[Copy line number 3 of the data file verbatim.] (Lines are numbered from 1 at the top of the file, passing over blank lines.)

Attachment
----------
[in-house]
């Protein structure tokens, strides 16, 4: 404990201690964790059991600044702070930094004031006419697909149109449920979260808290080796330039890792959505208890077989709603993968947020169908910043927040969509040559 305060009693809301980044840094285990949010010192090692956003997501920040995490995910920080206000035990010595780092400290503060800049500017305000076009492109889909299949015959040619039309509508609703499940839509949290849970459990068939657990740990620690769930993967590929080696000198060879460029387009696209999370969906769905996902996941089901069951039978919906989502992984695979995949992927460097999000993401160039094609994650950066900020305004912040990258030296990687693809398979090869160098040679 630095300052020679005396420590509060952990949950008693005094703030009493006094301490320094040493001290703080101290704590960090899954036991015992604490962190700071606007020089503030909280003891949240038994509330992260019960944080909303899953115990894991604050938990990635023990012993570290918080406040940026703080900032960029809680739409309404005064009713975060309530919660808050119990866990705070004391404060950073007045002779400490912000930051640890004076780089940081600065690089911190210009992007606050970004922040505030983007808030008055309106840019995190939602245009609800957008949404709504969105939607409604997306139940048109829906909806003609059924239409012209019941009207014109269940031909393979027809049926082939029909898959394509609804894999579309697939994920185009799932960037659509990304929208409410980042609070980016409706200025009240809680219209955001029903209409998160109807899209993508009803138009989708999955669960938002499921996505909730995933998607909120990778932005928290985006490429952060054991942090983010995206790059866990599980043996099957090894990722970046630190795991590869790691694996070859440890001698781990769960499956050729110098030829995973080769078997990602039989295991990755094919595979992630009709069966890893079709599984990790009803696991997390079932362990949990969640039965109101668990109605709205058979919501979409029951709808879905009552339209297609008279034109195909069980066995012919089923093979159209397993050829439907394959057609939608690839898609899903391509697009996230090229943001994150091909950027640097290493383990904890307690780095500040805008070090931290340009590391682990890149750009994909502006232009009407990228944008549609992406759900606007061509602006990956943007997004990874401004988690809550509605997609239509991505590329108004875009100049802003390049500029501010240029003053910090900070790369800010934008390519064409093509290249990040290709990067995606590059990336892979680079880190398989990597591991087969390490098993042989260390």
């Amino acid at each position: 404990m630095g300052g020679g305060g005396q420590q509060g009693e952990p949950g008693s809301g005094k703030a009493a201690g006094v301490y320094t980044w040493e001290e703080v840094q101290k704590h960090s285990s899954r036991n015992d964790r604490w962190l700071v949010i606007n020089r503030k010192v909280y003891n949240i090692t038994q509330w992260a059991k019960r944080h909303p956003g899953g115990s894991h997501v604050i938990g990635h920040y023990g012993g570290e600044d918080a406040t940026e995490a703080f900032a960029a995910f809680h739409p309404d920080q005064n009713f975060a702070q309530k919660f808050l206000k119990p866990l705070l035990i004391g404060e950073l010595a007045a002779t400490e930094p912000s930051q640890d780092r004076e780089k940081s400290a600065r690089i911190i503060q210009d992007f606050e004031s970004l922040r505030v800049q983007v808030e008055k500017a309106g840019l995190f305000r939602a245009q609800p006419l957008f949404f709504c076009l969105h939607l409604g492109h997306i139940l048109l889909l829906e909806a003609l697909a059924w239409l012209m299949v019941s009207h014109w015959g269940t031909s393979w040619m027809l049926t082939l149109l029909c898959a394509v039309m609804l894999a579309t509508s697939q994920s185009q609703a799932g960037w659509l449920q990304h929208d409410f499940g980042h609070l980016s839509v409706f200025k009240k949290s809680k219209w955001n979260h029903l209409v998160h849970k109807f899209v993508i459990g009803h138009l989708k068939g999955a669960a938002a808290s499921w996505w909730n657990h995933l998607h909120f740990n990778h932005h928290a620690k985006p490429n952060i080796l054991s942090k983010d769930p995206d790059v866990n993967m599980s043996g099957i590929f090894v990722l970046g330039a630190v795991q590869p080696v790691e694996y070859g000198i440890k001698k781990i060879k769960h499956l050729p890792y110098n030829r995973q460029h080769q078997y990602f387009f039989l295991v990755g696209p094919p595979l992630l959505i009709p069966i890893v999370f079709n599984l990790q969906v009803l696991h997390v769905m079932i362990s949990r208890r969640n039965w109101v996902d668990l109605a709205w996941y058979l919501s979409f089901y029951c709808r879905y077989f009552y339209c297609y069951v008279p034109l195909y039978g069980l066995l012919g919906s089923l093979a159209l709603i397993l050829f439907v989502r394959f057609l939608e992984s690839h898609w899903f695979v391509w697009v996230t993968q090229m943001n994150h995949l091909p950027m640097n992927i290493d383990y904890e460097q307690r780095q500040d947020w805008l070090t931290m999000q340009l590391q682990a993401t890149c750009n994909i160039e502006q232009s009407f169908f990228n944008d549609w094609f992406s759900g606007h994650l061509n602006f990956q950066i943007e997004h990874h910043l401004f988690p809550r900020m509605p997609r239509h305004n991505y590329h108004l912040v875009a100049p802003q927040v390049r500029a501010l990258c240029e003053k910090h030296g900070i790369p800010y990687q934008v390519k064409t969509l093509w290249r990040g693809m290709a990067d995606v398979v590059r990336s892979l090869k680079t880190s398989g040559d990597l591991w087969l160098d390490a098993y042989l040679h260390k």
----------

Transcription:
């Amino acid at each position: 404990m630095g300052g020679g305060g005396q420590q509060g009693e952990p949950g008693s809301g005094k703030a009493a201690g006094v301490y320094t980044w040493e001290e703080v840094q101290k704590h960090s285990s899954r036991n015992d964790r604490w962190l700071v949010i606007n020089r503030k010192v909280y003891n949240i090692t038994q509330w992260a059991k019960r944080h909303p956003g899953g115990s894991h997501v604050i938990g990635h920040y023990g012993g570290e600044d918080a406040t940026e995490a703080f900032a960029a995910f809680h739409p309404d920080q005064n009713f975060a702070q309530k919660f808050l206000k119990p866990l705070l035990i004391g404060e950073l010595a007045a002779t400490e930094p912000s930051q640890d780092r004076e780089k940081s400290a600065r690089i911190i503060q210009d992007f606050e004031s970004l922040r505030v800049q983007v808030e008055k500017a309106g840019l995190f305000r939602a245009q609800p006419l957008f949404f709504c076009l969105h939607l409604g492109h997306i139940l048109l889909l829906e909806a003609l697909a059924w239409l012209m299949v019941s009207h014109w015959g269940t031909s393979w040619m027809l049926t082939l149109l029909c898959a394509v039309m609804l894999a579309t509508s697939q994920s185009q609703a799932g960037w659509l449920q990304h929208d409410f499940g980042h609070l980016s839509v409706f200025k009240k949290s809680k219209w955001n979260h029903l209409v998160h849970k109807f899209v993508i459990g009803h138009l989708k068939g999955a669960a938002a808290s499921w996505w909730n657990h995933l998607h909120f740990n990778h932005h928290a620690k985006p490429n952060i080796l054991s942090k983010d769930p995206d790059v866990n993967m599980s043996g099957i590929f090894v990722l970046g330039a630190v795991q590869p080696v790691e694996y070859g000198i440890k001698k781990i060879k769960h499956l050729p890792y110098n030829r995973q460029h080769q078997y990602f387009f039989l295991v990755g696209p094919p595979l992630l959505i009709p069966i890893v999370f079709n599984l990790q969906v009803l696991h997390v769905m079932i362990s949990r208890r969640n039965w109101v996902d668990l109605a709205w996941y058979l919501s979409f089901y029951c709808r879905y077989f009552y339209c297609y069951v008279p034109l195909y039978g069980l066995l012919g919906s089923l093979a159209l709603i397993l050829f439907v989502r394959f057609l939608e992984s690839h898609w899903f695979v391509w697009v996230t993968q090229m943001n994150h995949l091909p950027m640097n992927i290493d383990y904890e460097q307690r780095q500040d947020w805008l070090t931290m999000q340009l590391q682990a993401t890149c750009n994909i160039e502006q232009s009407f169908f990228n944008d549609w094609f992406s759900g606007h994650l061509n602006f990956q950066i943007e997004h990874h910043l401004f988690p809550r900020m509605p997609r239509h305004n991505y590329h108004l912040v875009a100049p802003q927040v390049r500029a501010l990258c240029e003053k910090h030296g900070i790369p800010y990687q934008v390519k064409t969509l093509w290249r990040g693809m290709a990067d995606v398979v590059r990336s892979l090869k680079t880190s398989g040559d990597l591991w087969l160098d390490a098993y042989l040679h260390k």